The history of the house
Södra Teatern is presented with its second Gold Dragon Culture Award. This time with the motivation “The entire world doesn’t fit into Stockholm, incredibly, its sitting inside a venue! A venue where forward thinking integration – and a clear equal opportunities policy slinks its way in -between drinks, where the difference between fun and culture is completely washed away”. West Africa was a major highlight in our repertoire this year, bringing to Stockholm some of the regions biggest artists. Furthermore, this year saw the dawning of the exalted burlesque fleshpot,”Hootchy Kootchy Club”!
Jane Birkin performed to a sold-out audience on the main stage, Emir Kusturica and The No Smoking Orchestra had the entire audience rocking to an unza-unza beat and Zap Mama gave a concert that reviews deemed one of the year’s best. As one of the first theatres in Sweden, we presented hip-hop theatre with Danny Hoch from New York and Jonzi D from London. This year, Södra Teatren also expanded its touring activities.
The legendary Sparks gave their first concert in Sweden in 27 years – exclusively for Södra Teatern. “A small masterpiece”… raved DN. Egypt’s pop king Hakim made his first appearance in Scandinavia. At Re:Orientfestivalen in June, one of Turkey’s all-time greatest singers – icon and diva Bülent Ersoy – gave two fabulous concerts.
Södra Teatern opened the stage to a number of radical artists that charged up the music with ideology. The themed arrangement Rhythm of Resistance caught the attention of both the public and the press. Both lectures and concerts were used to discuss the idea of music and resistance – what is political music today? Participating artists included Linton Kwesi Johnson and Femi Kuti.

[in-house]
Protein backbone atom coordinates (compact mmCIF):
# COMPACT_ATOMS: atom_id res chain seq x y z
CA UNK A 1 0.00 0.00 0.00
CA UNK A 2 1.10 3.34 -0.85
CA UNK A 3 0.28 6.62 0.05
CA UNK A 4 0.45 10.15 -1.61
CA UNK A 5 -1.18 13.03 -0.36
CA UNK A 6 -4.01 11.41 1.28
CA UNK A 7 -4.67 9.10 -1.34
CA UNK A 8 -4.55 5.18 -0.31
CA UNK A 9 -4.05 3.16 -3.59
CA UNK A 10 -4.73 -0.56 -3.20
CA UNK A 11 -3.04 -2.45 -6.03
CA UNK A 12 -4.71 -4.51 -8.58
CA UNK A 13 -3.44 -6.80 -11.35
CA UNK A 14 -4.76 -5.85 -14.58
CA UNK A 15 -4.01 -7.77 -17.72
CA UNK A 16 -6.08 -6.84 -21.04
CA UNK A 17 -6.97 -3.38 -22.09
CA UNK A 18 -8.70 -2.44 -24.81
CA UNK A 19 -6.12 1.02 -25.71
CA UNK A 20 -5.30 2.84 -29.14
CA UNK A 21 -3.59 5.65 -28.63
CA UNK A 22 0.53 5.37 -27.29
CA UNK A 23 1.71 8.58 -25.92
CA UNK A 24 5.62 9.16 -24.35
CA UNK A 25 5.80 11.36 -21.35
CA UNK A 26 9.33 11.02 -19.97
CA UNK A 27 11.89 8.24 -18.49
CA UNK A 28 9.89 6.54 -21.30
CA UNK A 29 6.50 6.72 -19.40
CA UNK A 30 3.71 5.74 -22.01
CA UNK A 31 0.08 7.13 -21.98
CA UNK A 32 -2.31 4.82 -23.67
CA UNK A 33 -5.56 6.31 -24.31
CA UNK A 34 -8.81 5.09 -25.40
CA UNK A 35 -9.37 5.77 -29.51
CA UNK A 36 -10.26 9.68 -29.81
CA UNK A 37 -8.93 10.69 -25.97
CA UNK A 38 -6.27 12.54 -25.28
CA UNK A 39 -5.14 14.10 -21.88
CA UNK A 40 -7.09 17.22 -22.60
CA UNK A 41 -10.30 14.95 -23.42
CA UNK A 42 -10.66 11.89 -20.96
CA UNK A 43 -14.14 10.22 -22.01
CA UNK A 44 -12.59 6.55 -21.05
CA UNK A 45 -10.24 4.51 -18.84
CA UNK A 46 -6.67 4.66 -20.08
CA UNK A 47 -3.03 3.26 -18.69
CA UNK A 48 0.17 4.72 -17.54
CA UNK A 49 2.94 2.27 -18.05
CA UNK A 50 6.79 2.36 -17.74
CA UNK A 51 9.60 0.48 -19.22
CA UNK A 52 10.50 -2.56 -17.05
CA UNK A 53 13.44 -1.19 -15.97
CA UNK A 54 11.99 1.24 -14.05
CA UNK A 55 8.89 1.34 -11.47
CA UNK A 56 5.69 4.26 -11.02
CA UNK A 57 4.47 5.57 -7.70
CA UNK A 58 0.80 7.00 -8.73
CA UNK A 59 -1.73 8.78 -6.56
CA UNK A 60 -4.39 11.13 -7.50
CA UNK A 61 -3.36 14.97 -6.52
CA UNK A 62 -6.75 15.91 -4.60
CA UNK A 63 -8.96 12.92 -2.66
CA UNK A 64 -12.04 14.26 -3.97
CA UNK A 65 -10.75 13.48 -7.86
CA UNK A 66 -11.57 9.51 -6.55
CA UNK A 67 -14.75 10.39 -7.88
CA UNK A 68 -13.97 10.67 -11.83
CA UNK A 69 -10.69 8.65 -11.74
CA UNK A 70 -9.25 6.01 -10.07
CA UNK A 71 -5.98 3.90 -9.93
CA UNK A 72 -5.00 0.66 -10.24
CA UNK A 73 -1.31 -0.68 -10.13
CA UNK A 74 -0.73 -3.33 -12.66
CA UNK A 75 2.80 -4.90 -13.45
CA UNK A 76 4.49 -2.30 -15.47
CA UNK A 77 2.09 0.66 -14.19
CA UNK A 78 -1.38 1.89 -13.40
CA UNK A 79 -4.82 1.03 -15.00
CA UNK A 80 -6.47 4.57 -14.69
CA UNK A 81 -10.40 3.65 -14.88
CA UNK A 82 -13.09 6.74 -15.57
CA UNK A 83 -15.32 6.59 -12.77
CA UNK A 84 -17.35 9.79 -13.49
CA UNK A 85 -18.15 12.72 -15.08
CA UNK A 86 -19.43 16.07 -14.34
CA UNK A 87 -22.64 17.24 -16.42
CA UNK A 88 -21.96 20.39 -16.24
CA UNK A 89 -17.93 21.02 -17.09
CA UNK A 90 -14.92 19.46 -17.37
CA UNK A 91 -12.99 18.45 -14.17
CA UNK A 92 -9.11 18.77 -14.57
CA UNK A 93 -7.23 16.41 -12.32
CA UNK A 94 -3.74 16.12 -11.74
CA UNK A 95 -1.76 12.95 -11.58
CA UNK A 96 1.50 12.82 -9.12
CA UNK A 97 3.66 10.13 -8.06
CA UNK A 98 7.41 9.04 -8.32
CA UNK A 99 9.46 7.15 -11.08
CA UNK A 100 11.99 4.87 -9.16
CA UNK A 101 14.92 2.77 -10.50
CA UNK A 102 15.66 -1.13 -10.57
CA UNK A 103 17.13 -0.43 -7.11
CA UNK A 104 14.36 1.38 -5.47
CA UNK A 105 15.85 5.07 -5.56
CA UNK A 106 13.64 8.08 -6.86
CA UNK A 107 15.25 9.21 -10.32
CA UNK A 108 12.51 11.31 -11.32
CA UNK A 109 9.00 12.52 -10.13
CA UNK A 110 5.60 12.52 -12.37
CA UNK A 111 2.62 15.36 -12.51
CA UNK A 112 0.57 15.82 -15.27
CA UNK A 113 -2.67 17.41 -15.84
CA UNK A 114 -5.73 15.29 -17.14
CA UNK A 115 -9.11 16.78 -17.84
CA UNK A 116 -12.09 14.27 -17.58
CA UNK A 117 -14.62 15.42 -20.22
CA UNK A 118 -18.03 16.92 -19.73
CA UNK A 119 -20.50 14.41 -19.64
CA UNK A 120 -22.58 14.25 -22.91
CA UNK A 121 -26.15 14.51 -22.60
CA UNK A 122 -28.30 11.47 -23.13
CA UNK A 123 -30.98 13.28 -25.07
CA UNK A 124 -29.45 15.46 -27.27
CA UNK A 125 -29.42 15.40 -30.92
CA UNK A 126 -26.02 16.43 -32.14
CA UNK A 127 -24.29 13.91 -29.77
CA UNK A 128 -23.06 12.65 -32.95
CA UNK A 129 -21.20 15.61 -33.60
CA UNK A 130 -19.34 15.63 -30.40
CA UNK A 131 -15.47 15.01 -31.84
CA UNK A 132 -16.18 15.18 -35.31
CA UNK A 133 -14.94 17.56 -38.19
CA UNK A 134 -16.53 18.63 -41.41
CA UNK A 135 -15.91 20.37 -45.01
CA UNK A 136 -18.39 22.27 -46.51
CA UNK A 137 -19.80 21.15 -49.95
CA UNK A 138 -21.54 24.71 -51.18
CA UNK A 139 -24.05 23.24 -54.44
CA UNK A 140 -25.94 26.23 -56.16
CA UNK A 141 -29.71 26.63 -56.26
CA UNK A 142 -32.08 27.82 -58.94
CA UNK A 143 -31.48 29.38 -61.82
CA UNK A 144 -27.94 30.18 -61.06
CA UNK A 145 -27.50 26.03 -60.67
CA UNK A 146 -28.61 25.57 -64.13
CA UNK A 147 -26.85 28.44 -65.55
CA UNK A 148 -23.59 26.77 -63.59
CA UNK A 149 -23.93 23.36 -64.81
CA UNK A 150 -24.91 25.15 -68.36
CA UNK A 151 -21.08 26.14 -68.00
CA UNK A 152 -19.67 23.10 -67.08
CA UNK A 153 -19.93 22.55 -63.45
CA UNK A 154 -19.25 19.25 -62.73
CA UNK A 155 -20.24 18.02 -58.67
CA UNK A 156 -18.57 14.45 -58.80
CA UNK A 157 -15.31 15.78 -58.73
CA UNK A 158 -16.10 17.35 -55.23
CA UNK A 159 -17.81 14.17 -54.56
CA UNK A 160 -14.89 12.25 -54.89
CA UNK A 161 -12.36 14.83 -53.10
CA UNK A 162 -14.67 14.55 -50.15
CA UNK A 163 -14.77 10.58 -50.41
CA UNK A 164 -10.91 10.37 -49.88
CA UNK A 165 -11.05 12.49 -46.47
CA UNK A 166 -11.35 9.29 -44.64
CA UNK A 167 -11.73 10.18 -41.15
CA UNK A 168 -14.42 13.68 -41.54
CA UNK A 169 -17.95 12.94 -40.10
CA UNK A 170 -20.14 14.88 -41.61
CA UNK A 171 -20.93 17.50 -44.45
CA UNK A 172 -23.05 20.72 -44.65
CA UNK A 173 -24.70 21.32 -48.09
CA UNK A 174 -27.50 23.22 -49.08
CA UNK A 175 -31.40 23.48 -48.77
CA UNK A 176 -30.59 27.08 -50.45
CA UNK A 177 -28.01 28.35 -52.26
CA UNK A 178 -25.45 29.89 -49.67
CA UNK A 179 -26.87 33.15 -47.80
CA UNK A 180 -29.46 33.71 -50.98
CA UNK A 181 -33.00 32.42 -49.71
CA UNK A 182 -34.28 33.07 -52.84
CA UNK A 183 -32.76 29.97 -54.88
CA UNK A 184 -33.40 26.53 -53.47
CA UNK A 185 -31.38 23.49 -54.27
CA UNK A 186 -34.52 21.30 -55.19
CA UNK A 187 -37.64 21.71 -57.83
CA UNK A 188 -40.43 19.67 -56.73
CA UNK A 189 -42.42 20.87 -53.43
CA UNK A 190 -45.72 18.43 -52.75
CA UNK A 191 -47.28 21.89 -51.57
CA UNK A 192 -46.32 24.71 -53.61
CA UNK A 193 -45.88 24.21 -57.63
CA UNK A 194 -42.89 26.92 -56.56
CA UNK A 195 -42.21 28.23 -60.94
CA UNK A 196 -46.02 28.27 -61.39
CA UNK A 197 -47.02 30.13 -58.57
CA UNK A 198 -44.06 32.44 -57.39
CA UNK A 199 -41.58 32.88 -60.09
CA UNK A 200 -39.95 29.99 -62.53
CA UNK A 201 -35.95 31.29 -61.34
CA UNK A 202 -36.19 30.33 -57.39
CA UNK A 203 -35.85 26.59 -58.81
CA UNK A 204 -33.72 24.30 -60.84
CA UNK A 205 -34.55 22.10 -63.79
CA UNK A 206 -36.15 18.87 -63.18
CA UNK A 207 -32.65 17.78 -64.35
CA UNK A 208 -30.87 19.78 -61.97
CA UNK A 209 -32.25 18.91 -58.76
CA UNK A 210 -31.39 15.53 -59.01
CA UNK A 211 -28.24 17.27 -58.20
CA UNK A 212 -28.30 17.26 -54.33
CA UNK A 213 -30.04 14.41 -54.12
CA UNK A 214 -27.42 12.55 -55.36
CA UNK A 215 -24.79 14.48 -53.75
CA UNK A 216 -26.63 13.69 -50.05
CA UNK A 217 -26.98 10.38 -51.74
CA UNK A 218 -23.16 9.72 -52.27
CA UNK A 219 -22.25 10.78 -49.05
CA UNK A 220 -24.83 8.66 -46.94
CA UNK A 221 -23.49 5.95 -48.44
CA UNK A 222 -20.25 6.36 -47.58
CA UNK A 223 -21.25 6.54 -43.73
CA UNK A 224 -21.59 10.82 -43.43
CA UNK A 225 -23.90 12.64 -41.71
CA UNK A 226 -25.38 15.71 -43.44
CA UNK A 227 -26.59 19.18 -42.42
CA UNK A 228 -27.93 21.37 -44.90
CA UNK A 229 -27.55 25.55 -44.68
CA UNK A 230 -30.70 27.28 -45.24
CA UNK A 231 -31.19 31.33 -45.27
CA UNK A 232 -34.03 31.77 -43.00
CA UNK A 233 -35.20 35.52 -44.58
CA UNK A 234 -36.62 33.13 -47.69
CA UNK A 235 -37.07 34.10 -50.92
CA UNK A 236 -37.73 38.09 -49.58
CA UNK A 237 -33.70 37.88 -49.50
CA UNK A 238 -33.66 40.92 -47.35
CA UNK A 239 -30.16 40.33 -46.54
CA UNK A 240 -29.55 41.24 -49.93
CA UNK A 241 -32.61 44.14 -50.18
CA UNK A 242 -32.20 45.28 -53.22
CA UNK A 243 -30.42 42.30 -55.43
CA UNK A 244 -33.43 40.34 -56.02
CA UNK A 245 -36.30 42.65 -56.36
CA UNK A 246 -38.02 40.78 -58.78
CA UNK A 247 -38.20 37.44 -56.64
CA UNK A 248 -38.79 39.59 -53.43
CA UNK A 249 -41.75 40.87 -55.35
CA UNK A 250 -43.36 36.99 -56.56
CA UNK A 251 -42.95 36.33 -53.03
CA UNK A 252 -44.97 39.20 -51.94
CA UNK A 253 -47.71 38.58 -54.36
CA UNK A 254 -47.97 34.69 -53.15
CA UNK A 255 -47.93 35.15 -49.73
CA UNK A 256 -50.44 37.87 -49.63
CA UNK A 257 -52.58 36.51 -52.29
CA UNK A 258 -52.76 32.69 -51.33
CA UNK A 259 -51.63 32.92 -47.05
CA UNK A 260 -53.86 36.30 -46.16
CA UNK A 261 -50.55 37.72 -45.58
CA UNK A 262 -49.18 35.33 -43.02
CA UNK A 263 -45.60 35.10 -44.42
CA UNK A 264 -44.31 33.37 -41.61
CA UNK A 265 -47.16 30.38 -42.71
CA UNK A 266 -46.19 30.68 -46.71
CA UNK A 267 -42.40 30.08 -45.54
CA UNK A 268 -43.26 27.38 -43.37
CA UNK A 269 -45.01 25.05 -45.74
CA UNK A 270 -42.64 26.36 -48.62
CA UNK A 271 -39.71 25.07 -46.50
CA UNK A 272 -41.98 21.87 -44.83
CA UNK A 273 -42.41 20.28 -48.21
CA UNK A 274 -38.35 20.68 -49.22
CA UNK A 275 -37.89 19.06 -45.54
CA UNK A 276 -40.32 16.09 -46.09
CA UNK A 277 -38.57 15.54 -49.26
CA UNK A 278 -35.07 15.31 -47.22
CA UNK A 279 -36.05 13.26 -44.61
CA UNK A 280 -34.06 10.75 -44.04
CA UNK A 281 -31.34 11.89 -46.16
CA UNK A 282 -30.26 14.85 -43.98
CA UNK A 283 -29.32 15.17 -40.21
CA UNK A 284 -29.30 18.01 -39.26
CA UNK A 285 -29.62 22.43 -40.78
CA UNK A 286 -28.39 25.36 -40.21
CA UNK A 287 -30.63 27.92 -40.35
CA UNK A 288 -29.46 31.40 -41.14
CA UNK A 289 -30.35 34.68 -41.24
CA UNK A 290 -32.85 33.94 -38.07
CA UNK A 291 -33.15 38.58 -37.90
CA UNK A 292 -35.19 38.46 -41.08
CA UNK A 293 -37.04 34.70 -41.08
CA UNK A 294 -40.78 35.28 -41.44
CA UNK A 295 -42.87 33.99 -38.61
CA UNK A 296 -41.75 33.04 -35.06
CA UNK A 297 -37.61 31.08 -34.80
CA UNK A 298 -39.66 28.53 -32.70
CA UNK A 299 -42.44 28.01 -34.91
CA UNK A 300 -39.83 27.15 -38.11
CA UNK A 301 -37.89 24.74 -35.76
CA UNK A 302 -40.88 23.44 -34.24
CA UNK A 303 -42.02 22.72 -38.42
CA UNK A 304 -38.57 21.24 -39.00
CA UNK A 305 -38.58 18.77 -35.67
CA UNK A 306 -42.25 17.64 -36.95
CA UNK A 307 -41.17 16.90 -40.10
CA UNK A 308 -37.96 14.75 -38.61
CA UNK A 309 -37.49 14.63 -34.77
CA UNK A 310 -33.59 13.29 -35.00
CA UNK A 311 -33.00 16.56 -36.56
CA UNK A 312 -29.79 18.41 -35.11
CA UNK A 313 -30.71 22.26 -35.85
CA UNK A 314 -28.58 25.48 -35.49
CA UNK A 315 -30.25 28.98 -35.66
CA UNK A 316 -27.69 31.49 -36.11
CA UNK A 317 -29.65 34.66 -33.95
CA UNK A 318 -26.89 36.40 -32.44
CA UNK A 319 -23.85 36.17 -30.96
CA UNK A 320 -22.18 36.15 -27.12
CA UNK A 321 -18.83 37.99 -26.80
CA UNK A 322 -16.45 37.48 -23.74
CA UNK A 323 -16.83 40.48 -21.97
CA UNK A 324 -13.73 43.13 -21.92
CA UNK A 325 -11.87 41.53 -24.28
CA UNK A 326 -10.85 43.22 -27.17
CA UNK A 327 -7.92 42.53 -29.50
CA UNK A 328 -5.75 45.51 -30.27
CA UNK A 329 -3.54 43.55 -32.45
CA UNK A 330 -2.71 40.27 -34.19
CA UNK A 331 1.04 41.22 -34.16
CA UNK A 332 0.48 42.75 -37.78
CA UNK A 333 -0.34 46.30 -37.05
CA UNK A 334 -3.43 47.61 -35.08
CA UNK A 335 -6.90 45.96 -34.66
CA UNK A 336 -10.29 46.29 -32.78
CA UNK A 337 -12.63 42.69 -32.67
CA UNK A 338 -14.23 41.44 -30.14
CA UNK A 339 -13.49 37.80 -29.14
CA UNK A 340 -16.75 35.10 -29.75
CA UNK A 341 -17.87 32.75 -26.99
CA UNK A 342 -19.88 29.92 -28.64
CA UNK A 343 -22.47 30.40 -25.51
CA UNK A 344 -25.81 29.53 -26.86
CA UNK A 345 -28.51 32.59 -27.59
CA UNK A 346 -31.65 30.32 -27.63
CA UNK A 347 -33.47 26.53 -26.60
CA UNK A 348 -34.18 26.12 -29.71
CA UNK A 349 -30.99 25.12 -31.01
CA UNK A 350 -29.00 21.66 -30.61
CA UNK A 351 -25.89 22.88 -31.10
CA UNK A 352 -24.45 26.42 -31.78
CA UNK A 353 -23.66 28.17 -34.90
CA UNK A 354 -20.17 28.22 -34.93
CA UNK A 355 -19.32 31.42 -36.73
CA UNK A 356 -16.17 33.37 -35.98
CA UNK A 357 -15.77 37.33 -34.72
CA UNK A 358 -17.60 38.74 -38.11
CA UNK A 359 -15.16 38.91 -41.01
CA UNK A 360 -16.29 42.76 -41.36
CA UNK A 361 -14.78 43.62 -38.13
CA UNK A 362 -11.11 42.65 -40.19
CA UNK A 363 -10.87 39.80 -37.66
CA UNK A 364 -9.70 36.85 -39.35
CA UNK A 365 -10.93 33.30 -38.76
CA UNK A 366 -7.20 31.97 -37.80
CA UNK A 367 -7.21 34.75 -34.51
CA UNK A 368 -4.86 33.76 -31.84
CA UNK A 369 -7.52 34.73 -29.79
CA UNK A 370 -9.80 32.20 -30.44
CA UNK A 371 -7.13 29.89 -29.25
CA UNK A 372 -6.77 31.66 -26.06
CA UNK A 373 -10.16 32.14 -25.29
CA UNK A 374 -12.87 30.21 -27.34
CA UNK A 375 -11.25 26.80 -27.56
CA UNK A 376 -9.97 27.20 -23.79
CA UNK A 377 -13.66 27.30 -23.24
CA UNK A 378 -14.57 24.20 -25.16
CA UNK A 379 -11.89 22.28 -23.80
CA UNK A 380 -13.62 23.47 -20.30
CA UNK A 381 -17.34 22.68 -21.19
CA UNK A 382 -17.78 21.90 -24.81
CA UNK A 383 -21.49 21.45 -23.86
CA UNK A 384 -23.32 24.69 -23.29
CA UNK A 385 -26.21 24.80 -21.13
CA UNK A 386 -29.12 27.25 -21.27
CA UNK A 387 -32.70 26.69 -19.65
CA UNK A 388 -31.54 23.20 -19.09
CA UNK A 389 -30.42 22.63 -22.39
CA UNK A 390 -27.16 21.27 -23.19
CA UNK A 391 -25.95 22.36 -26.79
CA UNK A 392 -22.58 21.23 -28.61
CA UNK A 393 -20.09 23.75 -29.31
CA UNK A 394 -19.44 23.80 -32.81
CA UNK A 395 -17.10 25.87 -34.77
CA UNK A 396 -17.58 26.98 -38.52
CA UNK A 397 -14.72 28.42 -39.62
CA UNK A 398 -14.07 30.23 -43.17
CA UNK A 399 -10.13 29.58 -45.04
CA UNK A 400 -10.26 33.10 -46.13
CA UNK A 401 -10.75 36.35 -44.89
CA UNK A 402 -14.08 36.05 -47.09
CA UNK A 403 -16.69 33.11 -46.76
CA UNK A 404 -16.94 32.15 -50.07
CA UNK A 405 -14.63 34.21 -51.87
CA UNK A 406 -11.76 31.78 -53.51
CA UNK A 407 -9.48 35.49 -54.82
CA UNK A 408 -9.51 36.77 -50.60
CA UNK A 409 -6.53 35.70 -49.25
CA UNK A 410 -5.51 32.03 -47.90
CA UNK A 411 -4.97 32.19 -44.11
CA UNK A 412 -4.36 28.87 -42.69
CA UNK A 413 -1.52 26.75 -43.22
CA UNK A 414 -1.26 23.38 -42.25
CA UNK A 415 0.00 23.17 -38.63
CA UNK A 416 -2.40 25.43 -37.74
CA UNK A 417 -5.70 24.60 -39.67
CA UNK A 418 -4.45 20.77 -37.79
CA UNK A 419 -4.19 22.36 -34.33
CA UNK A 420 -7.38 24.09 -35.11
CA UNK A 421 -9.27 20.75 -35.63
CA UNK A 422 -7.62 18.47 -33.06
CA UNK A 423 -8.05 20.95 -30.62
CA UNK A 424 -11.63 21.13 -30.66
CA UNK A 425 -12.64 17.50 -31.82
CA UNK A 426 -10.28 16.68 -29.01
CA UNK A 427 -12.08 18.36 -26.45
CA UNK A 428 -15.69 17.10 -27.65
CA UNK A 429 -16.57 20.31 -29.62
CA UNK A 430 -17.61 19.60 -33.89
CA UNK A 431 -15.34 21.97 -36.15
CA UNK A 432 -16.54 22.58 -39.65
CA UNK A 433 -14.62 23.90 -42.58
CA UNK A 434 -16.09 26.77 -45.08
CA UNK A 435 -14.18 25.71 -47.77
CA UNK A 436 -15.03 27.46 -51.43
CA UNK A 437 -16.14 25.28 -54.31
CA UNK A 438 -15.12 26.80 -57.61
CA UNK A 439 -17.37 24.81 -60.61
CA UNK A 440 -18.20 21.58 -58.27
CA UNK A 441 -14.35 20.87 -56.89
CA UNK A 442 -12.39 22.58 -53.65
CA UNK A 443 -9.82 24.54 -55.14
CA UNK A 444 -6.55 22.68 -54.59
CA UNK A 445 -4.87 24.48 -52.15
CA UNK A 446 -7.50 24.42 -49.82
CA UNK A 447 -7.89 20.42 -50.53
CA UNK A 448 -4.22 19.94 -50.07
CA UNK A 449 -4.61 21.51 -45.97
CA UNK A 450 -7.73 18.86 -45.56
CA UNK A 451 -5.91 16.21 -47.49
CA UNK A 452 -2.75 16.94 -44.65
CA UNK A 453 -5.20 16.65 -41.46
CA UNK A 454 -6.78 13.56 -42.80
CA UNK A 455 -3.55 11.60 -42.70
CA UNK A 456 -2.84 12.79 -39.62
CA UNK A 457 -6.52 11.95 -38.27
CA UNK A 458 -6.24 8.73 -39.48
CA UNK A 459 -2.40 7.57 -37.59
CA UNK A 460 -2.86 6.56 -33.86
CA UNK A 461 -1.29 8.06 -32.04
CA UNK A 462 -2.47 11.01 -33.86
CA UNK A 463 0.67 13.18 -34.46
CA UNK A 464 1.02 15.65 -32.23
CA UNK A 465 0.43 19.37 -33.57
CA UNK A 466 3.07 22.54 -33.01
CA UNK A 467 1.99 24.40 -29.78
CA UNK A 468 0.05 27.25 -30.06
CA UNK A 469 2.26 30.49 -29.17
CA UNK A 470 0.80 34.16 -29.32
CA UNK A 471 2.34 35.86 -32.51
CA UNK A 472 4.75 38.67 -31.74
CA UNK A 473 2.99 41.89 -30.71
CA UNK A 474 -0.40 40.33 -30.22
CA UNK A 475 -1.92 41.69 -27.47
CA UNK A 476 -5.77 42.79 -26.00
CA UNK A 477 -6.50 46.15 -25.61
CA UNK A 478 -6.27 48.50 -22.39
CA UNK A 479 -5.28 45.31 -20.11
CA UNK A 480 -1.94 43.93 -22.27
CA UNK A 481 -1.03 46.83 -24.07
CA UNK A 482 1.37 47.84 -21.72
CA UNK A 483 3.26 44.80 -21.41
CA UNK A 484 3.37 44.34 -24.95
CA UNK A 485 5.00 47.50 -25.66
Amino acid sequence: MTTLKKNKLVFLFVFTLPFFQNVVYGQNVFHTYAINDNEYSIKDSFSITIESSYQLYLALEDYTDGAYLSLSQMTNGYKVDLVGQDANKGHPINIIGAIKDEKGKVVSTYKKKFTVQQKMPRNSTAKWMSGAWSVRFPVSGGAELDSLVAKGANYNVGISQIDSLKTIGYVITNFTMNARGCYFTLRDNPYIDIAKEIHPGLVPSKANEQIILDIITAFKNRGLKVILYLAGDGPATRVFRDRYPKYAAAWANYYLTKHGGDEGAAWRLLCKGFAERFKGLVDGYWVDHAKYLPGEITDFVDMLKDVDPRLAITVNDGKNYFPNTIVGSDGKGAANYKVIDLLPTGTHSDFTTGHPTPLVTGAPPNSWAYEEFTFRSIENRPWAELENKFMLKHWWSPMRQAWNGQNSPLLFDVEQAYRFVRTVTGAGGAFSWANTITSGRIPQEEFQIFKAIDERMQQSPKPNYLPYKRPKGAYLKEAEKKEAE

The manager of Södra Teatern at the time, Ozan Sunar, received DN’s Gulddrake (Gold Dragon Culture) award. “He does what many others talk about – he captures ethnic, artistic and sexual identities and expressions and presents them in a brilliantly colourful program on Södran’s stages. He runs a pleasure palace with an intellectual bite; a civic-minded Stockholm stage. The breadth of selection cannot be rivalled.”. Sweden’s only bar with lectures on psychoanalysis, Freuds Bar, was founded and became a hit.
Södran started a project with artists and lectures in which the term identity was examined socially, politically, ethnically and in terms of gender. The work was titled “Etno-Porno-Gender-Bender-Multi-Kulti-Queer-Party!”. Participants included Marc Almond and controversial Rockbitch. A little later that year, a large event with a theme of Romany culture was held, with appearances by stars such as singer Vera Bila. Södra Teatern was awarded Radio Stockholm’s Eva prize: “with an energetic blend of renewal, variety and unpredictability that made Stockholm entertainment both broader and sharper”.
Kägelbanan was opened for artistic activities and music was also in focus on the main stage. Some of the highlights were Cesaria Evora – the barefoot diva from Cape Verde, two solo appearances by Nick Cave and a showcase with the Red Hot Chili Peppers. “Södra Teatern’s boxes, heavy drapes and gold leaf now feel more and more like Stockholm’s best site for lively rock music that is not too loud and doesn’t force you to dance,” wrote Expressen.
On assignment from Riksteatern (The National Touring Theatre of Sweden) and Kulturdepartementet (now the Ministry of Education, Research and Culture), the man behind Re:Orientfestivalen, Ozan Sunar, was given the task of blowing some life into the building, making Södran into a national and international guest performance stage for dance, music, theatre and lectures. This was the start of a new epoch in the theatre’s history.